King John signs the Great Charter

5 little-known facts about Magna Carta

June 2015 marked the 800th year anniversary since King John of England put his seal to the ‘Great Charter’, known by its Latin name Magna Carta.

 

Cotton Augustus II 106 Magna Carta, 1215 (vellum) by English School, (13th century) © British Library Board. All Rights Reserved
Cotton Augustus II 106 Magna Carta, 1215 (vellum) by English School, (13th century) © British Library Board. All Rights Reserved

This medieval manuscript was first drafted as a peace treaty between the King and a group of rebel barons but at the end became one of the most important legal documents in history. Here are some interesting and less known facts gathered about the Magna Carta:

 

 Signing the Magna Carta (gouache on paper) by Doughty, C.L. (1913-85); Private Collection; (add.info.: King John of England (1167-1216);); © Look and Learn; British, out of copyright
Signing the Magna Carta (gouache on paper) by Doughty, (1913-85) © Look and Learn

 

Failure at its initial form

Created with the intention to bring peace between King John and his barons, Magna Carta failed spectacularly at averting the on-going war at the time between the Crown and the nobles. It was only in 1225, when King John’s son Henry III decided to reissue the Magna Carta at his own coronation in exchange for a grant of new taxes.

 

Coloured facsimile copy of the Magna Carta, now catalogued as Cotton Charter XIII.31a, published following the Ashburnham fire of 1731, framed with shields bearing the arms of the barons, and authenticated by the trustees, etc. of the Cottonian Library. / British Library, London, UK / © British Library Board. All Rights Reserved
Coloured facsimile copy of the Magna Carta, now catalogued as Cotton Charter XIII.31a, published following the Ashburnham fire of 1731, framed with shields bearing the arms of the barons, and authenticated by the trustees, etc. of the Cottonian Library. / British Library, London, UK / © British Library Board. All Rights Reserved

 

Its impact today

‘Here is a law which is above the King and which even he must not break. This reaffirmation of a supreme law and its expression in a general charter is the great work of Magna Carta; and this alone justifies the respect in which men have held it’ – Sir Winston Churchill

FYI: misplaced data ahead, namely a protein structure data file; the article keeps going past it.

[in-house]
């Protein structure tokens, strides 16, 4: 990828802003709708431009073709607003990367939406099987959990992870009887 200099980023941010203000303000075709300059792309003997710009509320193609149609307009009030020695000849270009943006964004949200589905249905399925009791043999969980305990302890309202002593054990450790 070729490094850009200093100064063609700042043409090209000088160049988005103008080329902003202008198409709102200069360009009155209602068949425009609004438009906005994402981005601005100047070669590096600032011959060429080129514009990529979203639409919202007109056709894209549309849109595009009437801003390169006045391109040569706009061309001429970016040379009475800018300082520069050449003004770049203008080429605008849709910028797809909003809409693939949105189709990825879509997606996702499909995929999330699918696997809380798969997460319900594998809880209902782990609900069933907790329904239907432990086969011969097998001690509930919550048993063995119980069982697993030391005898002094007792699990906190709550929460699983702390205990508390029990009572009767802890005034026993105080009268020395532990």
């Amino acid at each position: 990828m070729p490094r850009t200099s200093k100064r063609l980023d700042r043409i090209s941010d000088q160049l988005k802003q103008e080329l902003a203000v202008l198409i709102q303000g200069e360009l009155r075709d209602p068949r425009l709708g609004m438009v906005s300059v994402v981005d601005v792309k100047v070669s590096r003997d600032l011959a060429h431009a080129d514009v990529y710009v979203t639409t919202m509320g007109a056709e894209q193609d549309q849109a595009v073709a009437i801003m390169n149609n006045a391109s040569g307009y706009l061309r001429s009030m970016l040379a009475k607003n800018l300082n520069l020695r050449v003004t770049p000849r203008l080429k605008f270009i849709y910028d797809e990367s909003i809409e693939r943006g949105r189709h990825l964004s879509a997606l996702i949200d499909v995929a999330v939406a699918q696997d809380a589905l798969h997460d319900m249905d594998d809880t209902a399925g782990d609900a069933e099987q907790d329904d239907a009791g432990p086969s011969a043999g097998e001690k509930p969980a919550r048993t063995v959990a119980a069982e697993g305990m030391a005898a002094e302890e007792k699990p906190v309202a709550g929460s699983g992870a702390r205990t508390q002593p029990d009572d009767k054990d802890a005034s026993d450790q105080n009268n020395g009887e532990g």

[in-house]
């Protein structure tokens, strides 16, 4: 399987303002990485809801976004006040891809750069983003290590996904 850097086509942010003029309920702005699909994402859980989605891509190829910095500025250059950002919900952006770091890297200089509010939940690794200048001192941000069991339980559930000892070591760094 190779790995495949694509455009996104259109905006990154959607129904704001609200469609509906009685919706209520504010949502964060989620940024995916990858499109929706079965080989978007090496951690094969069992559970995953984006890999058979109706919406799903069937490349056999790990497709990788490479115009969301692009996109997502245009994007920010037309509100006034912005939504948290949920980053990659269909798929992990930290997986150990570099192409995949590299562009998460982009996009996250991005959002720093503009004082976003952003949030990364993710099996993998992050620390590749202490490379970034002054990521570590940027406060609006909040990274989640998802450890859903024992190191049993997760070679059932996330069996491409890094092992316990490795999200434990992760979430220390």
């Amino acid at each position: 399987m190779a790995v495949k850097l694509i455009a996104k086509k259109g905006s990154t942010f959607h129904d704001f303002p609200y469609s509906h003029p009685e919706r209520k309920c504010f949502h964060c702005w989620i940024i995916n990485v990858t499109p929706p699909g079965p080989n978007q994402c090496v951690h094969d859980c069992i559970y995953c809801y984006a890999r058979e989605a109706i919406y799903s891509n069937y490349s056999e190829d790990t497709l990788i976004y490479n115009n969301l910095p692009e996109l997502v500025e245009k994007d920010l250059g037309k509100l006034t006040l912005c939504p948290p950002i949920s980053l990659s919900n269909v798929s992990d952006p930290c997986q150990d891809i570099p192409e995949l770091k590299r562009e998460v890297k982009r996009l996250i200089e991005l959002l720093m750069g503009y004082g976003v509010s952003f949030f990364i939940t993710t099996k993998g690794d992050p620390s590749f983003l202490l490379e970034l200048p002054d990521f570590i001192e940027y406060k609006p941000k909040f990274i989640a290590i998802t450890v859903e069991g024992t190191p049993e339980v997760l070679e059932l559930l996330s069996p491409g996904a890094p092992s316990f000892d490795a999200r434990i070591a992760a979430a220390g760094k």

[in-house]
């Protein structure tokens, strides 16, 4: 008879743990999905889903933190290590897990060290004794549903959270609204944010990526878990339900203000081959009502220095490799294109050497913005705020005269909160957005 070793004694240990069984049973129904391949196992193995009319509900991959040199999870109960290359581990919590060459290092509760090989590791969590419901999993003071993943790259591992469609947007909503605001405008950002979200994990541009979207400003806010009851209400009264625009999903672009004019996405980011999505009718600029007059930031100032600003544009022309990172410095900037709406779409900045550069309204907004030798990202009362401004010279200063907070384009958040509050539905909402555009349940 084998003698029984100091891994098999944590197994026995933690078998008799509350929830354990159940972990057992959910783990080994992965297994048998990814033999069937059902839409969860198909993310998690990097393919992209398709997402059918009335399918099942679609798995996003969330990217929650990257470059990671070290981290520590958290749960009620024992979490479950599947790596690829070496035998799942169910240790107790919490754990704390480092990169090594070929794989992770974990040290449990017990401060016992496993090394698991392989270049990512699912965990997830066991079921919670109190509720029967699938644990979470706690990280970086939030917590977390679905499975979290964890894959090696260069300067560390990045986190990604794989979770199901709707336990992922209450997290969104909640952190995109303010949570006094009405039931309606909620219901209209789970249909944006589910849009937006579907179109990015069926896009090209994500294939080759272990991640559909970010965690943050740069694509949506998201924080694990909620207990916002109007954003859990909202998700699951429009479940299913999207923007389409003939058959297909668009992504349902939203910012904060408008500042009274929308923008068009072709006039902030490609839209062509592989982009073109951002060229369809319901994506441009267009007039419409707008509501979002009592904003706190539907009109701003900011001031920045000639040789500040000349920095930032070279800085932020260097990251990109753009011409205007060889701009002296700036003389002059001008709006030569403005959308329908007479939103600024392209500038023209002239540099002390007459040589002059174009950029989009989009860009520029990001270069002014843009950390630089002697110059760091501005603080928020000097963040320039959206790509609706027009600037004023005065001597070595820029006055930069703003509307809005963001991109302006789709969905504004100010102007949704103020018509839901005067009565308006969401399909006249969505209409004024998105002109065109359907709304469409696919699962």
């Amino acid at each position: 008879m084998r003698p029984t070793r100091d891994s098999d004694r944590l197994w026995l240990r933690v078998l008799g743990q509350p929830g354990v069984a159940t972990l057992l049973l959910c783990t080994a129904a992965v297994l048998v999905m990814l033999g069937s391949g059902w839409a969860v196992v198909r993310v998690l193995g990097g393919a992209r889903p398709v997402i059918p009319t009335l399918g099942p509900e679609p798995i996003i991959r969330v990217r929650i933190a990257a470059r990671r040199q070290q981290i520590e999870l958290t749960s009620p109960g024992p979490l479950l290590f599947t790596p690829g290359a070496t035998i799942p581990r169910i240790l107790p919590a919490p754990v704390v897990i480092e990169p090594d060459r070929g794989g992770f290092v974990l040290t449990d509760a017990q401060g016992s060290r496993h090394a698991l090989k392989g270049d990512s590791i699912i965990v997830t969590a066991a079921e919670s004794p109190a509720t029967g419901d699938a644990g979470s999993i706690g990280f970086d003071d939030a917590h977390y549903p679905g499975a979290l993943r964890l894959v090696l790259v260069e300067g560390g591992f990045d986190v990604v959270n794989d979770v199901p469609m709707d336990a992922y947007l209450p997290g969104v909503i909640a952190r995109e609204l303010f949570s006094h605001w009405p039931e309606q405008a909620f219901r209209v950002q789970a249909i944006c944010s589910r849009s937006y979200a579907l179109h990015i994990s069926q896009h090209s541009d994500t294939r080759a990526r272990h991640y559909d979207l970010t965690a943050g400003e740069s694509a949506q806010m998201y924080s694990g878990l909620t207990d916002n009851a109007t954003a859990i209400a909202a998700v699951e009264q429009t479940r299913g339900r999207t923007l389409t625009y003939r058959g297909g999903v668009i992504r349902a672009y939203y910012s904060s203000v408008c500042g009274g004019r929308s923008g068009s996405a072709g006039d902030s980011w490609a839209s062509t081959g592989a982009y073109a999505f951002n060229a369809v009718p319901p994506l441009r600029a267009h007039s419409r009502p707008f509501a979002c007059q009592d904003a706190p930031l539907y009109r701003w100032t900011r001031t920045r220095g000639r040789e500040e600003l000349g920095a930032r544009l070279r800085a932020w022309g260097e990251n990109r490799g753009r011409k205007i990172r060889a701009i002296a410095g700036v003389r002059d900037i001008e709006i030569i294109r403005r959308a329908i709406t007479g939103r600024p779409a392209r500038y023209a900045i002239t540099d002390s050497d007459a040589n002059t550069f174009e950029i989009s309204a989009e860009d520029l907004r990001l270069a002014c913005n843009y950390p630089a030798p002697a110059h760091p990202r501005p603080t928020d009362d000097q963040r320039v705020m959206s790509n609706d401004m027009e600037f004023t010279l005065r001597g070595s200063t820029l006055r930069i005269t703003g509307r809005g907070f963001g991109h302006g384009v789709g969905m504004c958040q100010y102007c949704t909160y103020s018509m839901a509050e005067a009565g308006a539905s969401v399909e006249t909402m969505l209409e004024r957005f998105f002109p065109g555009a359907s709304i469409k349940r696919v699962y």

The original document had 63 clauses, then Henry III reduced it to 27. Today only three of them remain in the books, as the rest are considered too particular to the Middle Ages. However, its legacy had a much stronger influence on the entire English legal system.

 

Left - he barons submitting their demands to Henry/ Illustration from 'Cassell's Illustrated History of England' Right - agna Carta, the final version issued in 1225 by Henry III (vellum), English School, (13th century) / National Archives, UK
Left – The barons submitting their demands to Henry/ Illustration from ‘Cassell’s Illustrated History of England’
Right – Magna Carta, the final version issued in 1225 by Henry III (vellum), English School, (13th century) / National Archives, UK

 

 

Its worldwide importance

The democratic aspiration is no mere recent phase in human history . . . It was written in Magna Carta.” – Franklin Delano Roosevelt

The core principles of Magna Carta are echoed in the United States Bill of Rights (1791), as well as in many other constitutional documents in the English-speaking world and France.

 

The Vulture of the Constitution, published by Hannah Humphrey in 1789 (etching), Gillray, James (1757-1815) / Courtesy of the Warden and Scholars of New College, Oxford
The Vulture of the Constitution, published by Hannah Humphrey in 1789 (etching), Gillray, James (1757-1815) / Courtesy of the Warden and Scholars of New College, Oxford

 

Protection of speech

 

If King John had not sealed the Magna Carta, freedom of speech might not have been possible today. Although it never guaranteed it, the Charter laid the foundation for civil and journalistic rights.

 

Left: King John (aquatint), English School, (19th century) / Private Collection / © Look and Learn Right Great Seal of King John / British Library, London, UK / © British Library Board. All Rights Reserved
Left: King John (aquatint), English School, (19th century) / Private Collection / © Look and Learn
Right: Great Seal of King John / British Library, London, UK / © British Library Board. All Rights Reserved

 

No ‘single’ original copy

 

After its first signing, multiple copies of the original document were prepared and distributed to individual county courts. However, only four still remain today with two held at the British Library, and the rest at Salisbury Cathedral and Lincoln Cathedral.

 

Left: The Magna Carta. The Great Charter of English liberties, first issued by King John at Runnymede on 15 June 1215. This document is one of the four surviving exemplifications / British Library, London, UK / © British Library Board. All Rights Reserved Right: Lacock Abbey Magna Carta / British Library, London, UK / © British Library Board. All Rights Reserved
Left: The Magna Carta. The Great Charter of English liberties, first issued by King John at Runnymede on 15 June 1215. This document is one of the four surviving exemplifications  © British Library Board.
Right: Lacock Abbey Magna Carta / British Library, London, UK / © British Library Board. All Rights Reserved

 

Find out more

Commemorate the 800th Anniversary of Magna Carta with the multiple events happening in 2015

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